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Harnessing the Power of a Theory of Change for PSBs

Event title: what is a theory of change and how might it be useful?

Impact measurement is a fundamental aspect of organisational success, but it can be challenging to articulate and communicate the intended impact in different contexts. To overcome this hurdle, many organisations rely on a valuable tool called a Theory of Change. So, what is a Theory of Change, and how can it be useful in driving positive outcomes?

Defining a Theory of Change

At its core, a Theory of Change is a process that helps organisations articulate and communicate the difference or impact they aim to make. It involves a structured and systematic approach to understanding complex issues and relationships. Through collaboration and discussion, it allows multiple stakeholders to achieve consensus on a shared impact story and take ownership of the organisation’s narrative.

The benefits of a Theory of Change for Public Services Boards

A Theory of Change offers several valuable benefits for PSBs:

  1. Clarity and Focus: By creating a specific and simple output, a Theory of Change connects the problems an organisation seeks to address with the desired impact it aims to achieve. It serves as a tangible map that clearly articulates a unified understanding within the organisation, enabling effective measurement, evaluation, and communication of impact both internally and externally.
  2. Evidence-Based Approach: A Theory of Change ensures that evidence and measures are embedded in the process. At every step, organisations must feel confident in their ability to collect data, test, and evaluate their theory. This iterative process of theory, output, and real-world testing allows organisations to experiment, learn, and improve their strategies.
  3. Holistic Perspective: A Theory of Change helps organisations articulate the impact across the entire organisation or program, regardless of individual projects, funders, or beneficiary types. It focuses on the key building blocks of impact management, outcomes, and performance management, promoting consistency and systematic approaches to achieving desired outcomes.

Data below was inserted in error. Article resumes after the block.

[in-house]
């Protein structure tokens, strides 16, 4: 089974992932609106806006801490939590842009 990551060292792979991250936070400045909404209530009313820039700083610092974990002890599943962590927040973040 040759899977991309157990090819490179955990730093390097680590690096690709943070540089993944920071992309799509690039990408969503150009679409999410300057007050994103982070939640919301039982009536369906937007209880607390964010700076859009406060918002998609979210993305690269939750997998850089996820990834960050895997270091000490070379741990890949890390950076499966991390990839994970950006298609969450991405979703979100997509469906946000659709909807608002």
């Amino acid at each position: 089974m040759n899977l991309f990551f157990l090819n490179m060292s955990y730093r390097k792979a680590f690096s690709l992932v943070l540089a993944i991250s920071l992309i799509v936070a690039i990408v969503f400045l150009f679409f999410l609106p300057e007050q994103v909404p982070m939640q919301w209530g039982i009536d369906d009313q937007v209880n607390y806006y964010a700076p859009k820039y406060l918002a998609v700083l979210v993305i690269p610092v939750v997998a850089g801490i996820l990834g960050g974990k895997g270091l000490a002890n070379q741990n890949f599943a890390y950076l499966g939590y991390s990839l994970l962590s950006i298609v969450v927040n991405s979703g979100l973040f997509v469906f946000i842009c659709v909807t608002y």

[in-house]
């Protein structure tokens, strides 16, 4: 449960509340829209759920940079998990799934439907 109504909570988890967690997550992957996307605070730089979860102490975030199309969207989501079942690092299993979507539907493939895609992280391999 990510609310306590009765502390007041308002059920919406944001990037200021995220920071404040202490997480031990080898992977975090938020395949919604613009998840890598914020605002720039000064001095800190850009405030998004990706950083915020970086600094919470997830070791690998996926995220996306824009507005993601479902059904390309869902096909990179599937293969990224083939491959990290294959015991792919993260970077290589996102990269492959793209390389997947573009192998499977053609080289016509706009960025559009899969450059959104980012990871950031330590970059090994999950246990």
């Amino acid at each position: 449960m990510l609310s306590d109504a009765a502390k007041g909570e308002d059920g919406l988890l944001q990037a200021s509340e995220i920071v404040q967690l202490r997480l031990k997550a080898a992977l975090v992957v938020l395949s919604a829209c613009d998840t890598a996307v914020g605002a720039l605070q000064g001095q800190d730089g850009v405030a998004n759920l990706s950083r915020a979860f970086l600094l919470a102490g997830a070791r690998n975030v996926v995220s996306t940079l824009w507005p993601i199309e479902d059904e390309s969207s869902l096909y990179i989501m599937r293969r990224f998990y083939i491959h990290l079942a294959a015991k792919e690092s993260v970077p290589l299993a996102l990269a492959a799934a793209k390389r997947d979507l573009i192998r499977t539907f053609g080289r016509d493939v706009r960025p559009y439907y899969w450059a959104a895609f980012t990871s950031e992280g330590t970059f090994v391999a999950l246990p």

Understanding Impact

Impact, in the context of a Theory of Change, refers to the change or difference an organisation or program intends to make in the world. It possesses the following qualities:

  1. Positive: Impact refers to an organisation’s vision of what it wants to happen. While acknowledging that negative and unintended impacts exist, the focus remains on the desired positive change.
  2. Meaningful and Important: Impact addresses recognised social problems, aiming to bring about changes such as reduced crime, increased educational attainment, improved health, and enhanced quality of life.
  3. Sustained: Impact is the lasting effect of a service, persisting even after the intervention has ended. For example, a stop smoking service’s impact lies in the long-term cessation of smoking habits among individuals.
  4. Achieved by Individuals and Communities: Organisations do not directly make people healthy or educated; individuals and communities achieve these outcomes for themselves. The role of organisations is to provide resources (known as outcomes) that empower individuals to accomplish their goals and create impact.

A Theory of Change is a powerful tool that enables organisations to articulate and communicate their intended impact effectively. By guiding the process of understanding complex issues, fostering collaboration, and ensuring evidence-based approaches, it empowers organisations to measure, evaluate, and improve their strategies. Through a Theory of Change, PSBs can collectively work towards making a meaningful and sustained difference in Wales, creating a positive impact on individuals and communities they serve.

This blog is based on learning from an event run as part of the Shared Learning Network for PSBs within Project Dewi. This sub-network is designed to encourage, and support, people associated with Public Services Boards in Wales to share good practice and assist with each other’s challenges. Please get in touch if you would like to be involved:

Useful links

Re-watch the Shared Learning session 

Madeleine’s slides

Session exercise document

Creating a new theory FOR change

Theory of change in ten steps

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